Since the stories were about a young boy and an old fisherman and mostly took place on a fishing boat, the fishing theme was a good place to start… except Norma hadn’t created any fishing illustrations that would fit the vertical cover format. That’s when I asked for assistance from my daughter, photographer and fellow writer Shari Green, who lives in an oceanside town. With camera in hand she visited a local marina and shot several photos, one of which instantly caught my attention and became the chosen background.

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Photography by Shari Green

There was an island in the background, and an island also plays a prominent part in the stories. There were colourful elements that could be repeated to make the text child-friendly. Voila! A cover was born. Do I know why it appealled? No, but I trusted my eye and instinct.

Another fellow writer and graphic artist makes a business out of creating covers. One of her e-book covers just won first place in a cover design contest. Maybe I should ask Rachel Elizabeth Cole of Littera Designs for her opinion on what makes a good one.  I think that may be a subject for another post. 🙂

What elements of a book’s cover appeal most to you?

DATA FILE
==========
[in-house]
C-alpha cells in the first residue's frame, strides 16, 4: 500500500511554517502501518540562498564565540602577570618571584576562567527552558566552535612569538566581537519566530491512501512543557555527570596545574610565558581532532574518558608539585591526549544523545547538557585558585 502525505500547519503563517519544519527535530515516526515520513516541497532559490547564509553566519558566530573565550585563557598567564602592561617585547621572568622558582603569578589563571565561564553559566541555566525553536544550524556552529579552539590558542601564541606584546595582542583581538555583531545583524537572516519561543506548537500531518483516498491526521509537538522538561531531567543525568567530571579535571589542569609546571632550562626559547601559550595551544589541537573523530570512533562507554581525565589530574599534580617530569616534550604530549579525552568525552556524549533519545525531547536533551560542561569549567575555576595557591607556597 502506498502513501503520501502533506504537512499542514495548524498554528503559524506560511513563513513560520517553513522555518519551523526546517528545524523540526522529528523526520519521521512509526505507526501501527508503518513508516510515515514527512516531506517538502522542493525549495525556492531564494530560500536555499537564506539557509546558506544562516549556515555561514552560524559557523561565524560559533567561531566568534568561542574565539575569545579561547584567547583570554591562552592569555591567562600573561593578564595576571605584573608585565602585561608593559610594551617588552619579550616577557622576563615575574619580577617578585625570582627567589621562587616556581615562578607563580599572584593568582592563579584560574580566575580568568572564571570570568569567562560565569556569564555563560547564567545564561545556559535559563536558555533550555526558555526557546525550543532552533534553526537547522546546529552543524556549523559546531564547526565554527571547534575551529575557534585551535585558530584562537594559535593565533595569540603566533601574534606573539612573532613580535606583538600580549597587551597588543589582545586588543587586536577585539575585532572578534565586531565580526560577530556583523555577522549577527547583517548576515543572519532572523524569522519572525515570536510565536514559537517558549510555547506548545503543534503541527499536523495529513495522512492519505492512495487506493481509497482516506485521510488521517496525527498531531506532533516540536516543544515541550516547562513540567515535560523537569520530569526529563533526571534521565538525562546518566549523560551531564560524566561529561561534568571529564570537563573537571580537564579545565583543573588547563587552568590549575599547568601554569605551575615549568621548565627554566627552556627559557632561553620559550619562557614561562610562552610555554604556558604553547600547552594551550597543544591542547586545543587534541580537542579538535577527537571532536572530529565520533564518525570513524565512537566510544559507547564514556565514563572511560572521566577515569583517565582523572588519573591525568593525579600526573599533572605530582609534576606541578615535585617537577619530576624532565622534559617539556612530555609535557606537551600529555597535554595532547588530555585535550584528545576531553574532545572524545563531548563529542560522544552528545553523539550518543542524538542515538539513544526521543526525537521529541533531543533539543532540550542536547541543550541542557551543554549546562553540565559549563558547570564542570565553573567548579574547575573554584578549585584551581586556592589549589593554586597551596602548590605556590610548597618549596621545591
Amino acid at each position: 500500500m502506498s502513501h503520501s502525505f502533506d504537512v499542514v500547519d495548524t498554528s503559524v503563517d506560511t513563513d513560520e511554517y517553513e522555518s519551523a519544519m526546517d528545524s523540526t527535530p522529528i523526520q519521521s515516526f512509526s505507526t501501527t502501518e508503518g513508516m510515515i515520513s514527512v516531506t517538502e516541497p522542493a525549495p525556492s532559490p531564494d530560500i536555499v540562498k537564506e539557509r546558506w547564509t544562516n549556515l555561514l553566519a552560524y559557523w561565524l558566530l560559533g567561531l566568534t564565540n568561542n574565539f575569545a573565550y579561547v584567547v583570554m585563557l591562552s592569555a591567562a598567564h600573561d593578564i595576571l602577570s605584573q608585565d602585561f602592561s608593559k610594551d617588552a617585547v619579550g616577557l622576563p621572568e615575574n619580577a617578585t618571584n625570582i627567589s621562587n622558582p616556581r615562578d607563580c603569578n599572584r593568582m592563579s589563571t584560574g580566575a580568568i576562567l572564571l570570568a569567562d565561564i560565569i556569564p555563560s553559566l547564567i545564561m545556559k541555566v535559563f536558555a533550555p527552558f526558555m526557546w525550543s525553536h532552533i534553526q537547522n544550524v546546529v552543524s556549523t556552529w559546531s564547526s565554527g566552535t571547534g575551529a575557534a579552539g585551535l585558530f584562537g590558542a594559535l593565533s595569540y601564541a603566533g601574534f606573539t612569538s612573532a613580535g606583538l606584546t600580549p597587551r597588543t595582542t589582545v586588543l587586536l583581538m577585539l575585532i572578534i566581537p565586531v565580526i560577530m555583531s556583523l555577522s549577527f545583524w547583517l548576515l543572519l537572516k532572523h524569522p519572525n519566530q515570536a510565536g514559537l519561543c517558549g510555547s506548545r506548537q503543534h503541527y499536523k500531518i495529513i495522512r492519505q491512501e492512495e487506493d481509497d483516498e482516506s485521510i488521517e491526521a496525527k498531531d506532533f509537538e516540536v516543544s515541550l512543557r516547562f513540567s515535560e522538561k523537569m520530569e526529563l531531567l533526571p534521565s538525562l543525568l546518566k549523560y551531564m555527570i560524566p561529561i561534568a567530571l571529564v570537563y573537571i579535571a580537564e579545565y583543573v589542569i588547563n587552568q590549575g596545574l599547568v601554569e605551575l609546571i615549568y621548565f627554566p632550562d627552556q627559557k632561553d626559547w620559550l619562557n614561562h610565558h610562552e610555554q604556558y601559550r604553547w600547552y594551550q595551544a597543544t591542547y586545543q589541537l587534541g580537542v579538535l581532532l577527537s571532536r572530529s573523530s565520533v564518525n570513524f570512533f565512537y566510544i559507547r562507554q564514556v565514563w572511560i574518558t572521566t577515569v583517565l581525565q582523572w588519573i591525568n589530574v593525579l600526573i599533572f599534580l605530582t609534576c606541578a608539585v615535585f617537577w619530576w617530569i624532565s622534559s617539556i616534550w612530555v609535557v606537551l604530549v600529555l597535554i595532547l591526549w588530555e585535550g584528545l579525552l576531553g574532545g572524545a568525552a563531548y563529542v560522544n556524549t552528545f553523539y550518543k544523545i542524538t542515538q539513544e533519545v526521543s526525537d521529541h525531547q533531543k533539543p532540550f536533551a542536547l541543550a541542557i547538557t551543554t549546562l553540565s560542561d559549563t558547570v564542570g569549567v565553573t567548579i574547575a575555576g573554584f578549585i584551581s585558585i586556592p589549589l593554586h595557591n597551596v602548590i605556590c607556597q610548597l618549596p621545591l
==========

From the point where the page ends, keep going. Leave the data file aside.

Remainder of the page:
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Now THAT was a conference!

Whooo-eeee! A three-and-one-half day whirlwind just deposited me back at home and my brain is still reeling. So many great people, so much information conveyed, such a lot of encouragement, inspiration and motivation provided… not to mention all the fabulous food consumed!

I promised a conference round up, but I’ve come to the conclusion it’s impossible to condense the following into a few paragraphs:

  • the impact of being among 700 people who love writing as much as you do,
  • the contributions of fifty-five authors, agents, editors and screenwriters at the free ‘Blue Pencil’ and agent interviews,
  • the vast amounts of material they presented during more than seventy workshops,
  • the helpfulness of at least a hundred volunteers, staff and organizers, or